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Edward Burne-Jones’ Mythical Paintings

The Pygmalion of the Pre-Raphaelite Painters

Liana De Girolami Cheney

This book focuses on Sir Edward Burne-Jones’ mythical paintings from 1868 to 1886. His artistic training and traveling experiences, his love for the Greek-sculptress, Maria Zambaco, and his aesthetic sensibility provided the background for these mythical paintings. This book analyzes two main concepts: Burne-Jones’ assimilation of Neoplatonic ideal beauty as depicted in his solo and narrative paintings, and Burne-Jones’ fusion of the classical and emblematic traditions in his imagery.


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Part III. Narrative Paintings: Love, Music, and the femme fatale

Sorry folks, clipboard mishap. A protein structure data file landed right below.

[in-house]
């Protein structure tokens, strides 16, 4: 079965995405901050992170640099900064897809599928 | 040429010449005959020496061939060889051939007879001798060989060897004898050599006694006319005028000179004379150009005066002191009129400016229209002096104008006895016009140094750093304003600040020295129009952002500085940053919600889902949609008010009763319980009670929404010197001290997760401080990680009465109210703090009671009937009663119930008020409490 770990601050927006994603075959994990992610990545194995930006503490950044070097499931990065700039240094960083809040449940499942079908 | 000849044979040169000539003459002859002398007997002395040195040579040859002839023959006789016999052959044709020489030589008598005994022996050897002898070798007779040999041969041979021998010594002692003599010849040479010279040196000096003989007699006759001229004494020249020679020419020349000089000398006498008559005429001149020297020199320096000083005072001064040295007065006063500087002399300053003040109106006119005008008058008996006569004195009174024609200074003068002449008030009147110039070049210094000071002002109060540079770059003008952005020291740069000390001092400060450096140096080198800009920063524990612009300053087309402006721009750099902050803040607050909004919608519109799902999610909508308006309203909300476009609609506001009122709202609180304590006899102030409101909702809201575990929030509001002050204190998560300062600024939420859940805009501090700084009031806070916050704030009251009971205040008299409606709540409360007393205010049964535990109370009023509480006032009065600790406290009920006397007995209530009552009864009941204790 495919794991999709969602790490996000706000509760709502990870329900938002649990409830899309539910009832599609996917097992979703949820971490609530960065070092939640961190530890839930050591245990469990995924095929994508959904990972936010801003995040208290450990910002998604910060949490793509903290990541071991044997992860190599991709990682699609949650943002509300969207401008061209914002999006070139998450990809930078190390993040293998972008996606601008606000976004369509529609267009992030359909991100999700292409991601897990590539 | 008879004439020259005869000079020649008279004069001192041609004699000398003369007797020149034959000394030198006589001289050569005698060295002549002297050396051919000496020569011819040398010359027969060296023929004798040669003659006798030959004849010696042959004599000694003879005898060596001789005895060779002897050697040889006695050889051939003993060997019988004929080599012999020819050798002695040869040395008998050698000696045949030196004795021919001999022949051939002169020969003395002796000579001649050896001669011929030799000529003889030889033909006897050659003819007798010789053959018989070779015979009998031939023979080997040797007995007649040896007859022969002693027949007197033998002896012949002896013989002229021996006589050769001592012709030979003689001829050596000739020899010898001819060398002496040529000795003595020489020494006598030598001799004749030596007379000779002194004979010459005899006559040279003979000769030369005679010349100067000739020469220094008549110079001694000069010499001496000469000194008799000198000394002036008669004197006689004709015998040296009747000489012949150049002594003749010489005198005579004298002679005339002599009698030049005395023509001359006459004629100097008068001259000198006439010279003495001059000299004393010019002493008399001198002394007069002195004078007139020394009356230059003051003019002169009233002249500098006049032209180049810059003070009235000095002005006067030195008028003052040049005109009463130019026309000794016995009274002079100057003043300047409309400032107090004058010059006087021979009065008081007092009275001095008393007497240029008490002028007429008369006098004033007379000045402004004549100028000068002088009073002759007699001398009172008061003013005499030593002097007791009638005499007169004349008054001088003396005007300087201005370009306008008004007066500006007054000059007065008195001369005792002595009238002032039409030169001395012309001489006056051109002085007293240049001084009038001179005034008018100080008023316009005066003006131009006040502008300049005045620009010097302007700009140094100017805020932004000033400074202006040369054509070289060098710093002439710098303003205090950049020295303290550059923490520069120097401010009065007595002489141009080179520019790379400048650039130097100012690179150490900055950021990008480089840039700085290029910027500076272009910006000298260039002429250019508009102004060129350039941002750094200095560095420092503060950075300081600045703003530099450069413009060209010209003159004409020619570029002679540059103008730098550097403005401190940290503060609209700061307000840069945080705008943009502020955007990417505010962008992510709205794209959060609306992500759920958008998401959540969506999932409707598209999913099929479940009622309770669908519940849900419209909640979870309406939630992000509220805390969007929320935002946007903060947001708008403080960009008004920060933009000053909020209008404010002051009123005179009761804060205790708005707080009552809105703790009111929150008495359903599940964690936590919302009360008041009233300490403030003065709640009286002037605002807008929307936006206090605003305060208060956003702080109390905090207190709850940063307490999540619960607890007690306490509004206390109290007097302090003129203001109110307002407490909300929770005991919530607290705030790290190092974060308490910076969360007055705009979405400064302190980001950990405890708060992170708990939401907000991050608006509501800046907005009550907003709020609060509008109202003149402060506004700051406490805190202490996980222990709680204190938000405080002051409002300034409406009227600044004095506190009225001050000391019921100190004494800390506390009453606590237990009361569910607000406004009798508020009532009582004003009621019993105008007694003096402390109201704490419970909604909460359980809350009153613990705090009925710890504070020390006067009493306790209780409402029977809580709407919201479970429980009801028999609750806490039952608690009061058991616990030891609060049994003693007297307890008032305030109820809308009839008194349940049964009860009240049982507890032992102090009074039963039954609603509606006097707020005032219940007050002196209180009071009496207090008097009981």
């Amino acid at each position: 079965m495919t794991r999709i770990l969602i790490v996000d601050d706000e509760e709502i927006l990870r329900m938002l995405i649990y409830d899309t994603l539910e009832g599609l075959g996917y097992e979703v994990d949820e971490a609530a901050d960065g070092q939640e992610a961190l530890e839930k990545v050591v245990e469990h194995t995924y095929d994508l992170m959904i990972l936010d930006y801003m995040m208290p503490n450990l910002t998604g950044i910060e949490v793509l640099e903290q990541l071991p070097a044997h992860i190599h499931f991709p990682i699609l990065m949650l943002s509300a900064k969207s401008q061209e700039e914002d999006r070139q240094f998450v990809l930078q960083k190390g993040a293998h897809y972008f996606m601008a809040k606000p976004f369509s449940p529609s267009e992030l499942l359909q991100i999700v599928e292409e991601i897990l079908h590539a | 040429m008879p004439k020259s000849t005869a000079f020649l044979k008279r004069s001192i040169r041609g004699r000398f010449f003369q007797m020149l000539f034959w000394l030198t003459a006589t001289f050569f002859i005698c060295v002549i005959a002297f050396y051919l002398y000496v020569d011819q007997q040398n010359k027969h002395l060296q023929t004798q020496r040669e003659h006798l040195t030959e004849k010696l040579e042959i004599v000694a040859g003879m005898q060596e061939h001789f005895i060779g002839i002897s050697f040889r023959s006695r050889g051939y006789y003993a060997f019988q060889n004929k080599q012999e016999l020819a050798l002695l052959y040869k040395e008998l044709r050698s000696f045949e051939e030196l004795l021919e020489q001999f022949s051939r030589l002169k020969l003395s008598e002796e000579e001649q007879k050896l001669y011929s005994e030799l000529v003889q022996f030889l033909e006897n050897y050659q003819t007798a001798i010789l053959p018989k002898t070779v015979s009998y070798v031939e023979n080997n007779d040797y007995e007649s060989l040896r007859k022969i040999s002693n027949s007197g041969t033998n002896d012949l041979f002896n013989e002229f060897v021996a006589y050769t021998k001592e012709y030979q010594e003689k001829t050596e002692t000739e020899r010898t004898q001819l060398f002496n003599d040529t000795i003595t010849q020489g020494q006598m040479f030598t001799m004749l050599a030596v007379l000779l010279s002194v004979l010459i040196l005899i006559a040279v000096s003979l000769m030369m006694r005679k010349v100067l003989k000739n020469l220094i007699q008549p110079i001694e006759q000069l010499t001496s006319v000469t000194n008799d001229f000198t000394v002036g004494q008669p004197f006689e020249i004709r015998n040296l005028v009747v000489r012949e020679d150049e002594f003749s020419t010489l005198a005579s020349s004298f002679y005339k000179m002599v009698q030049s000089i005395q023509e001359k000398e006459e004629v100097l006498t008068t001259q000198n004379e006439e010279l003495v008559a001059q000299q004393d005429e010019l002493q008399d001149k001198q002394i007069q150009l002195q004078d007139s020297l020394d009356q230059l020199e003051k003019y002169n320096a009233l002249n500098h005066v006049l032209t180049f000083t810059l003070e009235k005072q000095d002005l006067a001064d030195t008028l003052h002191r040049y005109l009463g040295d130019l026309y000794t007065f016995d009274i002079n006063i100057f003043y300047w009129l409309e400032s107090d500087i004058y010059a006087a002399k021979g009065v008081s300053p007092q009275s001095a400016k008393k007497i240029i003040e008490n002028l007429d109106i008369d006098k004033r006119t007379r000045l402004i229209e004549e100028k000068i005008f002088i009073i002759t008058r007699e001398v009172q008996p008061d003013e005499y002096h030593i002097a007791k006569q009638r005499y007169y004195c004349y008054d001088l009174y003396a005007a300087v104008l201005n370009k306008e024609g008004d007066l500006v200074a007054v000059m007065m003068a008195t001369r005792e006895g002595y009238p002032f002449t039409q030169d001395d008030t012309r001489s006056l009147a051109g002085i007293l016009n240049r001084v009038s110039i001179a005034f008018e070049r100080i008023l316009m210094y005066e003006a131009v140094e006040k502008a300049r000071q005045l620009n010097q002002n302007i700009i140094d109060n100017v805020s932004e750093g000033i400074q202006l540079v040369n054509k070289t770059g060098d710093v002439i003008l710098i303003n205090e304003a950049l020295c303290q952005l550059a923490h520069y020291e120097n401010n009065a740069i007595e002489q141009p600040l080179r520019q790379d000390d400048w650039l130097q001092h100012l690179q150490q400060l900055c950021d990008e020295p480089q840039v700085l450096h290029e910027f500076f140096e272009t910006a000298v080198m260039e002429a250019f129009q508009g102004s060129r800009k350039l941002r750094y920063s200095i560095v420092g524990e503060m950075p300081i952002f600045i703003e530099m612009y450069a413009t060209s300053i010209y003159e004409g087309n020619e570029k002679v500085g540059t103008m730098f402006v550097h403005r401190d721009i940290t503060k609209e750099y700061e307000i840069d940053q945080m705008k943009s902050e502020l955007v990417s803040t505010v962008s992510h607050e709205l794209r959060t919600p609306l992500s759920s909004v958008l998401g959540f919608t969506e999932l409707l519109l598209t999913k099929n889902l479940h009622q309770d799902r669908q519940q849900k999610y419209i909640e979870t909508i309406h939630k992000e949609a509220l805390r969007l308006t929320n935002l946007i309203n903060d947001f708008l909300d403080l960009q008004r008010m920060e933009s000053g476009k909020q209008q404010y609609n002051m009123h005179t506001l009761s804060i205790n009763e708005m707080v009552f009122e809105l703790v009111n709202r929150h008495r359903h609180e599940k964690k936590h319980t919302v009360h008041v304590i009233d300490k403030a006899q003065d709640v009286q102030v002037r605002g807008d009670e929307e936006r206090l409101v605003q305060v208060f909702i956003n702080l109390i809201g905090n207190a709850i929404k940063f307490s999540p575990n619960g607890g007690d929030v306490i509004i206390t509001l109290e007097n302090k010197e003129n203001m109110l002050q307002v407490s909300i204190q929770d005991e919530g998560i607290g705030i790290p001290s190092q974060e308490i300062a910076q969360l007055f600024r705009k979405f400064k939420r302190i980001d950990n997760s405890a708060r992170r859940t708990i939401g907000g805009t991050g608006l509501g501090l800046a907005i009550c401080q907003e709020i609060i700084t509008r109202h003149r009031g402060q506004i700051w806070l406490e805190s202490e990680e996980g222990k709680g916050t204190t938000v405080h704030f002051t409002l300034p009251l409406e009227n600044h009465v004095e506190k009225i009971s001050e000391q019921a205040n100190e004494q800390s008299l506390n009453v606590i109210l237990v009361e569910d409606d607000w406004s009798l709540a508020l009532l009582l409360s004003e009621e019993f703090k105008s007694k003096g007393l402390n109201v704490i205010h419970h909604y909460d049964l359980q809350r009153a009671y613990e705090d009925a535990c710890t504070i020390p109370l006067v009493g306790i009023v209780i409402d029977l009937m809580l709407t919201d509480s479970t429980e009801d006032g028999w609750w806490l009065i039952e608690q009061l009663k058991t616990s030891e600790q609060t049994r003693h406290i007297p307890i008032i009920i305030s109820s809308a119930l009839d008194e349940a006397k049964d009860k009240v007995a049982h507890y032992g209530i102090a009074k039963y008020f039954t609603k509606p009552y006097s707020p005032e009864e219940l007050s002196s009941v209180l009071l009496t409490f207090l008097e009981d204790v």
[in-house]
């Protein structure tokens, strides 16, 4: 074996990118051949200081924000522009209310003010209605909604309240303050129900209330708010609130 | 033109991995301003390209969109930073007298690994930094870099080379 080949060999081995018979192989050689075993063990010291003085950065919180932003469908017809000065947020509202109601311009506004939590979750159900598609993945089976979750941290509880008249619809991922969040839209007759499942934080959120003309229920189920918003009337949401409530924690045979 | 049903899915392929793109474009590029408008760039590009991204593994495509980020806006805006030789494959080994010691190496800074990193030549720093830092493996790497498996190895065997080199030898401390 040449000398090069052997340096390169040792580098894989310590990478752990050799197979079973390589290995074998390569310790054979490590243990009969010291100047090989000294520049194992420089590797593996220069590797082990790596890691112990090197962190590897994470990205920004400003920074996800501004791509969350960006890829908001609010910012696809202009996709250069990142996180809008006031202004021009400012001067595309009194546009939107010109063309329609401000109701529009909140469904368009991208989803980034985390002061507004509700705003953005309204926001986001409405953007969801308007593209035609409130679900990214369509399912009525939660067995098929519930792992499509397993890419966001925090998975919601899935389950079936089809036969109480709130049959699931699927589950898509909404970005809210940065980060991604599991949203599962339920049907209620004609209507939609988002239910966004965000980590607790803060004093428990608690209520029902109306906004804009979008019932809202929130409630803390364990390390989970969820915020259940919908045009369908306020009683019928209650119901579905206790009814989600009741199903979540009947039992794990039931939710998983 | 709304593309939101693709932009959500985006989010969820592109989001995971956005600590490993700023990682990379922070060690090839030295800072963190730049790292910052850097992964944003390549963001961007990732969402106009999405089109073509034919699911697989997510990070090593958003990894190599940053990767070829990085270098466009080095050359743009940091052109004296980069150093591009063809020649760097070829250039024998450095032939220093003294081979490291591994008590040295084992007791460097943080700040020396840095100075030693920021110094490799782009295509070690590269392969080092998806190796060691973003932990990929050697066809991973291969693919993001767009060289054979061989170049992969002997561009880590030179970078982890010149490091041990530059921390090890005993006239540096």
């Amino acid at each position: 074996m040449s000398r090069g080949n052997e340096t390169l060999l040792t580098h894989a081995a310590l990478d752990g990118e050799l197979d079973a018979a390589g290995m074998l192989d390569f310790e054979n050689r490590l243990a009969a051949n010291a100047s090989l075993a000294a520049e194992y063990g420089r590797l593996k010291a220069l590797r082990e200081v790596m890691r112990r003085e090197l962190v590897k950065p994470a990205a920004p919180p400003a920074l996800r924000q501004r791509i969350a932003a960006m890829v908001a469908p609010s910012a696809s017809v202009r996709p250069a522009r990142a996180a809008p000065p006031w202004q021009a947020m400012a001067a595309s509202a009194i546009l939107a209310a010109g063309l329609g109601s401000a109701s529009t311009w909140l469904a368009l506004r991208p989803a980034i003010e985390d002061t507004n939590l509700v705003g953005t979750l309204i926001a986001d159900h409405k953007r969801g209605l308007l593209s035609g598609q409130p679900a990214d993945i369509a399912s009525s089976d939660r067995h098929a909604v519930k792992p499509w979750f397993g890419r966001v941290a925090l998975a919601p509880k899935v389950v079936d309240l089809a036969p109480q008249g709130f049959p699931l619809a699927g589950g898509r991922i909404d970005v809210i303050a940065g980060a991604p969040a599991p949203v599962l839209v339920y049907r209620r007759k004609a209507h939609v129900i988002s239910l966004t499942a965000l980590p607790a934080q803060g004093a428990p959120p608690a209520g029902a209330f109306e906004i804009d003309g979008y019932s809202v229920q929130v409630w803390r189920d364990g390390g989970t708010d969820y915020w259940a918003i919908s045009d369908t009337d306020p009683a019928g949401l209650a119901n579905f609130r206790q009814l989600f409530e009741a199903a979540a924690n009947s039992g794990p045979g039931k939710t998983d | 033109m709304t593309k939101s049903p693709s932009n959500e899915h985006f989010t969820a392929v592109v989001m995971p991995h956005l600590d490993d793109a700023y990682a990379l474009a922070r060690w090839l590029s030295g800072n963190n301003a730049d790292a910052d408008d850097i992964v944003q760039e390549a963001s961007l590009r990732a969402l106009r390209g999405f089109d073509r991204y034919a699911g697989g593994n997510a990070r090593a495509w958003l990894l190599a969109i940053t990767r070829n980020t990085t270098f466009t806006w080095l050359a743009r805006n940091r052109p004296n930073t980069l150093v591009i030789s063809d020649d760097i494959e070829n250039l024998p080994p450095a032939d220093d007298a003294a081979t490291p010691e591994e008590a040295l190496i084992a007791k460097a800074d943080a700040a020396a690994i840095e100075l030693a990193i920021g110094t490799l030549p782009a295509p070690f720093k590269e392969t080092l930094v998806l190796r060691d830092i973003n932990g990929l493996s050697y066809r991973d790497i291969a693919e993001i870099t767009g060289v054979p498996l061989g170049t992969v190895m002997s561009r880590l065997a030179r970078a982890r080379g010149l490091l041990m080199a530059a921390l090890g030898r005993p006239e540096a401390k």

PART III Narrative Paintings: Love, Music, and the femme fatale This last part focuses on Burne-Jones’ solo narrative paintings, addressing artisitc aspects that allude to cultural concerns of the fin-de-siècle in relation to the concept of a woman, a femme fatale or female ingénue, as well as continuing the theme of unfulfilled love, unrequited love or love as an impossible dream. Burne-Jones’ aesthetics reflect the interaction between art and literature, and his paintings reveal the power of the images and love. His painting, Love Among the Ruins of 1894, and his love-song paintings such as The Love Song of 1868–77, Allegory of Music of 1877, and Chant d’Amou (The Lament) of 1865–66, reveal his endless love for the beautiful Maria Cassavetti Zambaco (Portrait of Maria Zambaco of 1870). She is his muse and enchantress. Through his love, he creates paintings that are depictions of love and music, which capture a realm of artistic imagination. Burne-Jones’ femme fatale imagery impacts the Symbolist movement in Europe, particularly in Paris.1 His images will continue to project an appeal to the senses, a quest for the depiction of beauty and a delight in composing fanciful paintings. Burne-Jones notes, “To love beauty nowadays is to be in torment. The world now wants very much to go back into barbarism, it is sick and tire of the arts. It is tired of beauty.”2 CHAPTER TEN Edward Burne-Jones’ Love Songs: Art, Music, and Magic “Heart, thou and I are here, sad and...

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